A chance encounter between the two leaves Rafi (Siddiqui) with Miloni’s (Malhotra) photograph, taken at the Gateway Of India. Hoping to ease the worry of his grandmother (Farrukh Jaffar), Rafi includes the stranger’s photograph in a letter suggesting that he has finally found love. When the grandmother decides to come into town to meet her, Rafi scrambles to find the stranger and convince her to play along for a few days. What could just as easily have been a throwaway plot to a regrettable Hollyood romcom works fairly well here, as the unusual offer comes at just the right time as Miloni feels oppressed by the expectations of by her own family.

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John Wick: Chapter 3 – Parabellum

by Alan Rapp on May 19, 2019

in Movie Reviews 

  • Title: John Wick: Chapter 3 – Parabellum
  • IMDb: link

John Wick: Chapter 3 - Parabellum movie reviewJohn Wick was simple revenge story stylized with a flourish of memorable action scenes (and an absurd amount of killshots to the head). John Wick: Chapter 2 brought back Keanu Reeves as the notorious hitman featuring a more convoluted story that was designed to help expand John Wick’s world. John Wick: Chapter 3 – Parabellum returns, at least initially, to the clear focus of the original by offering a set-up of Wick declared excommunicado and on the run from the very organization he has worked for, with an ever-increasing price on his head, numerous assassins looking to cash in, and all the usual help and support once available now denied.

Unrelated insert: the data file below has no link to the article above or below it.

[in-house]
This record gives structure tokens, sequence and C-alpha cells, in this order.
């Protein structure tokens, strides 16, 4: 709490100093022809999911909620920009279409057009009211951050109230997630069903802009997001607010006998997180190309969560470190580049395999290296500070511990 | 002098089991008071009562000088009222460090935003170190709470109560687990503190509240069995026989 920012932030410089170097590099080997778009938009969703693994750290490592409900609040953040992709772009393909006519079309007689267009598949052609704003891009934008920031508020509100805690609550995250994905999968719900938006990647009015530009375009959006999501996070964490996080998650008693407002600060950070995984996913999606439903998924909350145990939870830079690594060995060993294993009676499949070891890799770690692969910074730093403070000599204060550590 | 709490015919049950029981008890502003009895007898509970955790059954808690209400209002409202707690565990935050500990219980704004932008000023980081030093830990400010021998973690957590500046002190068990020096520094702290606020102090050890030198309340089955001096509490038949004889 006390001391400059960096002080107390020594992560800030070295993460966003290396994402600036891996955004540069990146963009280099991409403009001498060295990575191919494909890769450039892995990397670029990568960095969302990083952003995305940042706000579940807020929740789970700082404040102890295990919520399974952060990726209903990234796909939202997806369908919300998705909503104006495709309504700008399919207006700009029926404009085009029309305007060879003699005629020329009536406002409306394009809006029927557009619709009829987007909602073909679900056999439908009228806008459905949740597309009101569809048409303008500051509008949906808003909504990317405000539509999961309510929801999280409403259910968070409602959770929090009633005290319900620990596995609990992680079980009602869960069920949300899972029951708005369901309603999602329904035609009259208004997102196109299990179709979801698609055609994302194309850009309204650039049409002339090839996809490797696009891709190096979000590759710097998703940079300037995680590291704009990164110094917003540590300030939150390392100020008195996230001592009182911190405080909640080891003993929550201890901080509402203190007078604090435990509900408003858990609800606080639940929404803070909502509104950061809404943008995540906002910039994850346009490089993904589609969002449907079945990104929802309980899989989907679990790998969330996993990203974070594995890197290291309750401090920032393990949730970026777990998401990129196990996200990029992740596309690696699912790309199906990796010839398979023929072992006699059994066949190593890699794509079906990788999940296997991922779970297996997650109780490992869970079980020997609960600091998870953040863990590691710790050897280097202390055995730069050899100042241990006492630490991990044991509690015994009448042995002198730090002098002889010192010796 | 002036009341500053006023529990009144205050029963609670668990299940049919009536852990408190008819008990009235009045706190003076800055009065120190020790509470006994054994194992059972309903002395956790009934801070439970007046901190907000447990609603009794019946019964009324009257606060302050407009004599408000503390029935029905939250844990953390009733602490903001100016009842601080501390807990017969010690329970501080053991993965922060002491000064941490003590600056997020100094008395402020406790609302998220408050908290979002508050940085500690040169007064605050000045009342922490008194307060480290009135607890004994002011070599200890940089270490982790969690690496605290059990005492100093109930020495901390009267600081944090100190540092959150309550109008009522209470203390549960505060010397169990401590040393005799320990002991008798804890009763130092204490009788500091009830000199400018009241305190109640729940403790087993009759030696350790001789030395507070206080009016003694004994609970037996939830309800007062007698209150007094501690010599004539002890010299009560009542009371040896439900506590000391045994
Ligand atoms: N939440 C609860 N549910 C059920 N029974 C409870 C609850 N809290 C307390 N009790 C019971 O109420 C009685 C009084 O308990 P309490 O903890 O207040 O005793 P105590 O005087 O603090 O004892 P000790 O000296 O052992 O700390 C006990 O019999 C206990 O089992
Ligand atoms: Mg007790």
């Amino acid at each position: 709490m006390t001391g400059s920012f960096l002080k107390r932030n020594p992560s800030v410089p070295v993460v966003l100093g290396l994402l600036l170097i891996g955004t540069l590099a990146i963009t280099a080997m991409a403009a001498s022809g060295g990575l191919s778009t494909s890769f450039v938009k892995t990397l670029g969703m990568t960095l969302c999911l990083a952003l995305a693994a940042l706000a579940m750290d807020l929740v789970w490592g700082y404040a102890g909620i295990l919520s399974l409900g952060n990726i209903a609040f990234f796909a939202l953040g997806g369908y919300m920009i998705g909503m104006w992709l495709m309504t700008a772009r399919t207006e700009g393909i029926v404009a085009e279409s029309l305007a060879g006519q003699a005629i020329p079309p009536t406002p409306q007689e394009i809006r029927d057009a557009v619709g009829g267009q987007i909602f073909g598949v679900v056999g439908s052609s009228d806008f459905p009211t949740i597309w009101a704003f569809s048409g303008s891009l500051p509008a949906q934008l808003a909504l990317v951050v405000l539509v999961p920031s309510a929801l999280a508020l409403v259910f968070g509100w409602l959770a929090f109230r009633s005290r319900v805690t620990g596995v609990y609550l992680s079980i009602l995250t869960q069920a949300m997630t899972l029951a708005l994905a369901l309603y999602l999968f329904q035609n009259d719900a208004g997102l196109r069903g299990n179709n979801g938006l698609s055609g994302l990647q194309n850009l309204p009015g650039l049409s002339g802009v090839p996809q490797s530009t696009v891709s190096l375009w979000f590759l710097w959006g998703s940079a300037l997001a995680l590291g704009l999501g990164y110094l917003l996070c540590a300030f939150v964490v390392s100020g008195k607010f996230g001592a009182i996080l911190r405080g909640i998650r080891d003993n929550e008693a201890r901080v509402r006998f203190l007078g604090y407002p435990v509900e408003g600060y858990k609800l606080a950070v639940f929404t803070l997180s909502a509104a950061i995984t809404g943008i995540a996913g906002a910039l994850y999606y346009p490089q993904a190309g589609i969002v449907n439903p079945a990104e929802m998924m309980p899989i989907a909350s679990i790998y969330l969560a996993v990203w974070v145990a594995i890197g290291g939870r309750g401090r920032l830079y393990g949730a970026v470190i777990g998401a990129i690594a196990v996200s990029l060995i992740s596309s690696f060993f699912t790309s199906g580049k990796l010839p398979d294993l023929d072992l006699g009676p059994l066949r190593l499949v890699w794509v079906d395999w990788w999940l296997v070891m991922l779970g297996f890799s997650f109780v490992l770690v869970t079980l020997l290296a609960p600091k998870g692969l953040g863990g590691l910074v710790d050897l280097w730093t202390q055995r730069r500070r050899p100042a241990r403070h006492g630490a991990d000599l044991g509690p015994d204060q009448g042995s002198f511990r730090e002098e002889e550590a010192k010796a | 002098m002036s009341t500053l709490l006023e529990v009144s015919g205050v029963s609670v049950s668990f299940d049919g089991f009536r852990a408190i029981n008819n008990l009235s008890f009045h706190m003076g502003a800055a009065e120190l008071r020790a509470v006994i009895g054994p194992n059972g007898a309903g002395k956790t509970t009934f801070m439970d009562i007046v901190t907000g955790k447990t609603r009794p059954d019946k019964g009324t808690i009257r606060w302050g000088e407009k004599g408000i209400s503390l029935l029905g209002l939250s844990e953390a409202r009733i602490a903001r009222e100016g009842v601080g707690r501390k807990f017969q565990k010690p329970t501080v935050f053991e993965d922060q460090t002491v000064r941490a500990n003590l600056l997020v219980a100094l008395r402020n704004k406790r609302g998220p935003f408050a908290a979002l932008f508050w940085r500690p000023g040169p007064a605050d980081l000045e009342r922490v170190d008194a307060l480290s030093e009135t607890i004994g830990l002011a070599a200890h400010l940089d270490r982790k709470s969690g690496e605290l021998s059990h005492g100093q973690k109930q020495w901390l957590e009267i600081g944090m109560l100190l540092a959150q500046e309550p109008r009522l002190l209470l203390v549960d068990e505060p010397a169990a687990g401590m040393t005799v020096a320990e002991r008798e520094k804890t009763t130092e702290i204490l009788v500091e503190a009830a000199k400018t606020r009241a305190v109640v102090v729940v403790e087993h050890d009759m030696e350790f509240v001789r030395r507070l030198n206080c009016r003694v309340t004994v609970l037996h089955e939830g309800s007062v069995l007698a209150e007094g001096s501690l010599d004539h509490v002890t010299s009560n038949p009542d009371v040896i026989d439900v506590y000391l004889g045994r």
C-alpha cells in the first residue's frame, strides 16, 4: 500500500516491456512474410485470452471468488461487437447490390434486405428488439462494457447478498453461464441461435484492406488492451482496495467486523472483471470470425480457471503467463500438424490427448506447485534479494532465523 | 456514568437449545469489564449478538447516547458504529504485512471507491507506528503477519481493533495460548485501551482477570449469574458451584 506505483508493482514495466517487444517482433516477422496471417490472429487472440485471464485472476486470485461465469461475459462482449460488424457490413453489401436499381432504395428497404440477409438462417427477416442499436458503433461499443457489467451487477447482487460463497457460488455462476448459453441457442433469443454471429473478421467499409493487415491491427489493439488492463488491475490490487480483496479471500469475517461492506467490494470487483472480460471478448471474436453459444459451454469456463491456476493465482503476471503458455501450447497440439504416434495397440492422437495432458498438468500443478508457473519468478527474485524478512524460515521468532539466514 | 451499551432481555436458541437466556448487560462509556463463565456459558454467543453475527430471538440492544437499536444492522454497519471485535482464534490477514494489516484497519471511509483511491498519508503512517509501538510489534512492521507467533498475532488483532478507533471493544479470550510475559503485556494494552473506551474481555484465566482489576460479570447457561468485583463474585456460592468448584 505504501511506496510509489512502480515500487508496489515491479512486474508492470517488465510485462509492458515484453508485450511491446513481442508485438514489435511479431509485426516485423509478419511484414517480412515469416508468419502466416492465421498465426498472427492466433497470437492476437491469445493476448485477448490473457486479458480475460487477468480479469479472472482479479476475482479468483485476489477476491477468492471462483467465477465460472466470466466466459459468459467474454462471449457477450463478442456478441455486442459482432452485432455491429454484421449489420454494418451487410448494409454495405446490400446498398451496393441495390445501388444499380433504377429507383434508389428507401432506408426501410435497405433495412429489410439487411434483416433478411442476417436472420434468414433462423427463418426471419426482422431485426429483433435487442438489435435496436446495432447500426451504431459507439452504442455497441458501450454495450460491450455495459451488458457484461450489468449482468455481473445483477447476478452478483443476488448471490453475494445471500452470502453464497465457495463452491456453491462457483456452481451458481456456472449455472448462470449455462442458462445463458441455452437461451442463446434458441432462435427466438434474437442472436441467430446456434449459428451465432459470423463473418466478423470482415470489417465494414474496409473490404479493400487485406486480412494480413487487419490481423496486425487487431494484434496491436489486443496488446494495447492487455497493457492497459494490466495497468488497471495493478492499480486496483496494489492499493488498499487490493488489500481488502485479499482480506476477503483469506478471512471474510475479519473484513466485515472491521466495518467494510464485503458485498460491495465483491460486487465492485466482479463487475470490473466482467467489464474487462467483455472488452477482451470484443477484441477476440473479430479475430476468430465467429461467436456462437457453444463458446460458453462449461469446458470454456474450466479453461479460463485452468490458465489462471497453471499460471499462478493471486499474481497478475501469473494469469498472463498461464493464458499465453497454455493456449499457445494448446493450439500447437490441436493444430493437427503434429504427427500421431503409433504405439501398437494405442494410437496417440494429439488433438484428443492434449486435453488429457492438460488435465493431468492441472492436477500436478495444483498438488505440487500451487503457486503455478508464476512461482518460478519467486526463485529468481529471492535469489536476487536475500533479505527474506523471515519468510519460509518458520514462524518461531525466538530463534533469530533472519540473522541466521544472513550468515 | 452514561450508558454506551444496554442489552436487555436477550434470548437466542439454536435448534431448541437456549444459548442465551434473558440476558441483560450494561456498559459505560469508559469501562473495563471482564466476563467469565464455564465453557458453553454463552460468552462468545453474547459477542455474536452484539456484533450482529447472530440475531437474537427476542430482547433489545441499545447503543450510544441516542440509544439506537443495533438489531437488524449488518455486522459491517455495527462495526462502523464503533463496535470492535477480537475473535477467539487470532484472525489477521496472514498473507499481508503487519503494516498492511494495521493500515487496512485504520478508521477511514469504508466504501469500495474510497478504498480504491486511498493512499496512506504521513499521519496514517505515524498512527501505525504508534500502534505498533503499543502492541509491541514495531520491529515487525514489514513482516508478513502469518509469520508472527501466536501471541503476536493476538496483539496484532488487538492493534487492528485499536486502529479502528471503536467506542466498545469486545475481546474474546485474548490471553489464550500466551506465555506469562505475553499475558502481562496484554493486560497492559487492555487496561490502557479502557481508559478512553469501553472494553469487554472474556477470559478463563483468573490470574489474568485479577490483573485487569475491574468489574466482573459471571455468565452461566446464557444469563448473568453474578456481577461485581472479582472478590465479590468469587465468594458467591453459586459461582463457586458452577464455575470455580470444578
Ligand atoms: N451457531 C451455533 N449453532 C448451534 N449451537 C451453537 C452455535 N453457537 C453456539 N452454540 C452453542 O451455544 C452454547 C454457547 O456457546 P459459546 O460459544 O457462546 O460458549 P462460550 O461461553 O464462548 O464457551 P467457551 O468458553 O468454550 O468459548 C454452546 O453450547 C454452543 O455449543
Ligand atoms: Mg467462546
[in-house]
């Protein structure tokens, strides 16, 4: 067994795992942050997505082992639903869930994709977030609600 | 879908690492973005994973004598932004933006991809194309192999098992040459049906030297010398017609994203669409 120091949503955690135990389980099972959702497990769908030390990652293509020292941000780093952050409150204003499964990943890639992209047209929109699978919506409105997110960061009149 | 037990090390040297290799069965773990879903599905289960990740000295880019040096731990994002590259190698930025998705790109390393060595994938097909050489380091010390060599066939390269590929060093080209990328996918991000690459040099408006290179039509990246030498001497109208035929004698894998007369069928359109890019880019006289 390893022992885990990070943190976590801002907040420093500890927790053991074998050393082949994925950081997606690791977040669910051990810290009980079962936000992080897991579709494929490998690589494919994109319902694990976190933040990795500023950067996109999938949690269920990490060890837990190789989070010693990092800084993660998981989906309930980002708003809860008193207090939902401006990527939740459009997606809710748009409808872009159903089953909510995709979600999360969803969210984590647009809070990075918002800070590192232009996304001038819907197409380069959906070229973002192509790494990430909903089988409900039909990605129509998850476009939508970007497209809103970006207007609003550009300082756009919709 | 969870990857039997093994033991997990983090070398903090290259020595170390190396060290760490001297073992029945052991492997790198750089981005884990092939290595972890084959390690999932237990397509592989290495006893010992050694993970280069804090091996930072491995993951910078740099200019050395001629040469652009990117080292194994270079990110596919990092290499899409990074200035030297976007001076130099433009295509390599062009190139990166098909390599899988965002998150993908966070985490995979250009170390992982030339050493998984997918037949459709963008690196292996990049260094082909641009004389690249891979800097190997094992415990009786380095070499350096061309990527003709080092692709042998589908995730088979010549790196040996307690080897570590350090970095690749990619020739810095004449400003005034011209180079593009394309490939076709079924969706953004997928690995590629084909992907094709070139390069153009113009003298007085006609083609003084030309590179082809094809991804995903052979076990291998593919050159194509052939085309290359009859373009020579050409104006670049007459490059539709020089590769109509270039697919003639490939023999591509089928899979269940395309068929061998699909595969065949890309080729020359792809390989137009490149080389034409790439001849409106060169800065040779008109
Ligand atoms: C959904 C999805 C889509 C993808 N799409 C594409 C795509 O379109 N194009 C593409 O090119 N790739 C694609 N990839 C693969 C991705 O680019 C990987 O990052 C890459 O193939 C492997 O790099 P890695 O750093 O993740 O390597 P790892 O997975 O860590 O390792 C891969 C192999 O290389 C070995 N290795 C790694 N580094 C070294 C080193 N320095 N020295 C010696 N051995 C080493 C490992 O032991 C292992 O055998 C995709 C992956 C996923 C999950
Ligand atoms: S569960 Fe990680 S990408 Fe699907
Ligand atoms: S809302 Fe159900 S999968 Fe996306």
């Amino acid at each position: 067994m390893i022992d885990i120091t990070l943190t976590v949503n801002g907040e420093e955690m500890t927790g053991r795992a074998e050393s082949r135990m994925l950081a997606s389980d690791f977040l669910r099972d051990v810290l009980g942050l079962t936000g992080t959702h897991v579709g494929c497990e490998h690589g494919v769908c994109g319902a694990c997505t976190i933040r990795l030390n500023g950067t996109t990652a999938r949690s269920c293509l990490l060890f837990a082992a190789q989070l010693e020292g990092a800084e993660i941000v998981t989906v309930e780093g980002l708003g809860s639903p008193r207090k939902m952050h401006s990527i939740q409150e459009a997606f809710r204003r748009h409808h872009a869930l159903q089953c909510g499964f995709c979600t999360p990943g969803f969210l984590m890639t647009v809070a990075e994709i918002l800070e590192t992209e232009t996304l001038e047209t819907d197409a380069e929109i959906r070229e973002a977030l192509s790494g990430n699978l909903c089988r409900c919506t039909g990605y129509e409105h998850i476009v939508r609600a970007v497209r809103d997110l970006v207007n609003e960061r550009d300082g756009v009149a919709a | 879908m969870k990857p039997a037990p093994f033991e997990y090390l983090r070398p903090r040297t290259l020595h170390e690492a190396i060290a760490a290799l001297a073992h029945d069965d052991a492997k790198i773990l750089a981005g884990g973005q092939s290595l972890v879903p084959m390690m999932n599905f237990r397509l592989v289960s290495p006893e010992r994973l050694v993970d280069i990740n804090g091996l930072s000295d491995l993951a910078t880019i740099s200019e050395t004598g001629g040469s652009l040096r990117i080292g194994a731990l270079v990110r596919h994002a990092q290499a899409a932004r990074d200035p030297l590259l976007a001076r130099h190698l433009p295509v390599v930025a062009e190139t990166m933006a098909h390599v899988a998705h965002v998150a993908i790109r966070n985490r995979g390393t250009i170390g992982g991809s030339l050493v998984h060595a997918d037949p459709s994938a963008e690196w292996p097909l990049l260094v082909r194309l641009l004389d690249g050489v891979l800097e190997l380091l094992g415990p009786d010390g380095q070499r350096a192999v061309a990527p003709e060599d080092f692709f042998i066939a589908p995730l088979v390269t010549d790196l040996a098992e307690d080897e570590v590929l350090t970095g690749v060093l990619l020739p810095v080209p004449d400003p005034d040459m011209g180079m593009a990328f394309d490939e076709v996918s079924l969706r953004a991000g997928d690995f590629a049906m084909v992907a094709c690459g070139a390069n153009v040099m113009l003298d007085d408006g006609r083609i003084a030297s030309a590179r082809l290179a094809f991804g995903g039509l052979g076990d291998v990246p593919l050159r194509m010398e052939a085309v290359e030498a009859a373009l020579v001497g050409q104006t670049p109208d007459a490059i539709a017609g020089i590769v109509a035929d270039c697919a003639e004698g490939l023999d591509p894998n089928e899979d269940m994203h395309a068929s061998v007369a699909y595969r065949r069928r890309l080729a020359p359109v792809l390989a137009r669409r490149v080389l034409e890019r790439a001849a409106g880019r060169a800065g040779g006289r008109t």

For the first-half of the film, Chapter 3 works quite well as our protagonist runs for his life and calls on the few remaining debts owed to him. However, about halfway through the film the story shifts and, despite several impressive action scenes, never works quite as well as the writers once again over-complicate what should be a relatively straight action tale while instead focusing on more world building and setting up the next inevitable sequel. Parabellum doesn’t so much as come to a close as run out of time with the story left unfinished (and me left unfulfilled).

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Pokémon Detective Pikachu

by Alan Rapp on May 9, 2019

in Movie Reviews 

  • Title: Pokémon Detective Pikachu
  • IMDb: link

Pokémon Detective Pikachu movie reviewDespite having no connection to Pokémon, I really wanted to like Pokémon Detective Pikachu which casts Ryan Reynolds as the voice of a talking Pikachu only he can understand. The cute creature, who apparently no one ever thought to name, is the Pokémon partner to missing Police Detective Harry Goodman. Despite its amnesia, the Pokémon convinces the estranged son (Justice Smith) of its partner that the Pokémon can uncover the truth of what happened to Harry.

The world created by director Rob Letterman and his team is visually stimulating which makes it all more confounding that the script is so bland and uninteresting. How can a movie that looks this good be so boring? Even Reynolds, whose toned-down PG wisecracks and adorable furry on-screen visage, can’t save the film from a convoluted murder mystery that never leads anywhere interesting (other than a complete rip-off of the climax of Tim Buron’s Batman). Fans of the franchise happy just to see the character on the big screen may be able to overlook the project’s many flaws, but for the rest of us it’s hard to see Pokémon Detective Pikachu as anything more than an uninspired mess of untapped potential.